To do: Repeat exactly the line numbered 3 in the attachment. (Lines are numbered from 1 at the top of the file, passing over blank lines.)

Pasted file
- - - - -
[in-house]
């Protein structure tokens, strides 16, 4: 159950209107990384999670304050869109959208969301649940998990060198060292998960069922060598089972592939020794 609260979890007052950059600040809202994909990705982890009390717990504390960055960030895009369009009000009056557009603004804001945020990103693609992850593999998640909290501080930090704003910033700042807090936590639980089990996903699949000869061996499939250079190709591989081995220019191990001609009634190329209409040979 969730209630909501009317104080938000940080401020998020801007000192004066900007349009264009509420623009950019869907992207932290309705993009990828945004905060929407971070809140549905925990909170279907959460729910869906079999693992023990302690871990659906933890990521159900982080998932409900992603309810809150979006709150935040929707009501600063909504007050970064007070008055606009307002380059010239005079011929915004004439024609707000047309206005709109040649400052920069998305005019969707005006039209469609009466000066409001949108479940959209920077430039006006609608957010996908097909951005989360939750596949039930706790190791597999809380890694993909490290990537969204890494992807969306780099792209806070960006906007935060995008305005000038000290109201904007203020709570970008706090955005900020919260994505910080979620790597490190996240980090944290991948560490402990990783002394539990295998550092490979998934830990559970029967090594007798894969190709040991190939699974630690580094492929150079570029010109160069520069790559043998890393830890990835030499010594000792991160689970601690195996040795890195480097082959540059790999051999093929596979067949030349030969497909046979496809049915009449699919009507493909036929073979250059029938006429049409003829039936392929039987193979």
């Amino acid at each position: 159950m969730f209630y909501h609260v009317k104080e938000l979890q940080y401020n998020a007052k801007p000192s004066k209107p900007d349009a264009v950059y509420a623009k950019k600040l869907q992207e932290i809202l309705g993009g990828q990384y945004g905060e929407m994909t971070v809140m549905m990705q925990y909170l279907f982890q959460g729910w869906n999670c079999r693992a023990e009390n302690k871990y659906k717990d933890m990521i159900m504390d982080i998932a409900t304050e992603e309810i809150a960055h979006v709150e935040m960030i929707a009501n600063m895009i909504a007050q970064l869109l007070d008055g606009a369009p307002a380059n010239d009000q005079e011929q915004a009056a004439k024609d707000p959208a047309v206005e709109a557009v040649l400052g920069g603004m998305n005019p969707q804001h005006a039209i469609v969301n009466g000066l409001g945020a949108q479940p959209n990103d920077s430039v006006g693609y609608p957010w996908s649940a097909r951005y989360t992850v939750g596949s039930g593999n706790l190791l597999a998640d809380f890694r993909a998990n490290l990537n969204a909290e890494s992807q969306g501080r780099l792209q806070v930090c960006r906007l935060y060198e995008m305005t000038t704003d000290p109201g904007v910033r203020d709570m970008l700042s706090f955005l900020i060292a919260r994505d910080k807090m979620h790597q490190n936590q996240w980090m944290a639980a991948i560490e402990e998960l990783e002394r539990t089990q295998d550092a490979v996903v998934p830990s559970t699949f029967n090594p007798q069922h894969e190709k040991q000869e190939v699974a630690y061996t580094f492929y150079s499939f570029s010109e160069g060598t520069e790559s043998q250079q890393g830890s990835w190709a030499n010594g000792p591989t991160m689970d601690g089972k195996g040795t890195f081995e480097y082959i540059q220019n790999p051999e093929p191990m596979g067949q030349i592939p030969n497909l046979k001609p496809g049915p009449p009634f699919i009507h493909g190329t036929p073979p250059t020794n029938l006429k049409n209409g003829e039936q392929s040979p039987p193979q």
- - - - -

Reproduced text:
């Amino acid at each position: 159950m969730f209630y909501h609260v009317k104080e938000l979890q940080y401020n998020a007052k801007p000192s004066k209107p900007d349009a264009v950059y509420a623009k950019k600040l869907q992207e932290i809202l309705g993009g990828q990384y945004g905060e929407m994909t971070v809140m549905m990705q925990y909170l279907f982890q959460g729910w869906n999670c079999r693992a023990e009390n302690k871990y659906k717990d933890m990521i159900m504390d982080i998932a409900t304050e992603e309810i809150a960055h979006v709150e935040m960030i929707a009501n600063m895009i909504a007050q970064l869109l007070d008055g606009a369009p307002a380059n010239d009000q005079e011929q915004a009056a004439k024609d707000p959208a047309v206005e709109a557009v040649l400052g920069g603004m998305n005019p969707q804001h005006a039209i469609v969301n009466g000066l409001g945020a949108q479940p959209n990103d920077s430039v006006g693609y609608p957010w996908s649940a097909r951005y989360t992850v939750g596949s039930g593999n706790l190791l597999a998640d809380f890694r993909a998990n490290l990537n969204a909290e890494s992807q969306g501080r780099l792209q806070v930090c960006r906007l935060y060198e995008m305005t000038t704003d000290p109201g904007v910033r203020d709570m970008l700042s706090f955005l900020i060292a919260r994505d910080k807090m979620h790597q490190n936590q996240w980090m944290a639980a991948i560490e402990e998960l990783e002394r539990t089990q295998d550092a490979v996903v998934p830990s559970t699949f029967n090594p007798q069922h894969e190709k040991q000869e190939v699974a630690y061996t580094f492929y150079s499939f570029s010109e160069g060598t520069e790559s043998q250079q890393g830890s990835w190709a030499n010594g000792p591989t991160m689970d601690g089972k195996g040795t890195f081995e480097y082959i540059q220019n790999p051999e093929p191990m596979g067949q030349i592939p030969n497909l046979k001609p496809g049915p009449p009634f699919i009507h493909g190329t036929p073979p250059t020794n029938l006429k049409n209409g003829e039936q392929s040979p039987p193979q």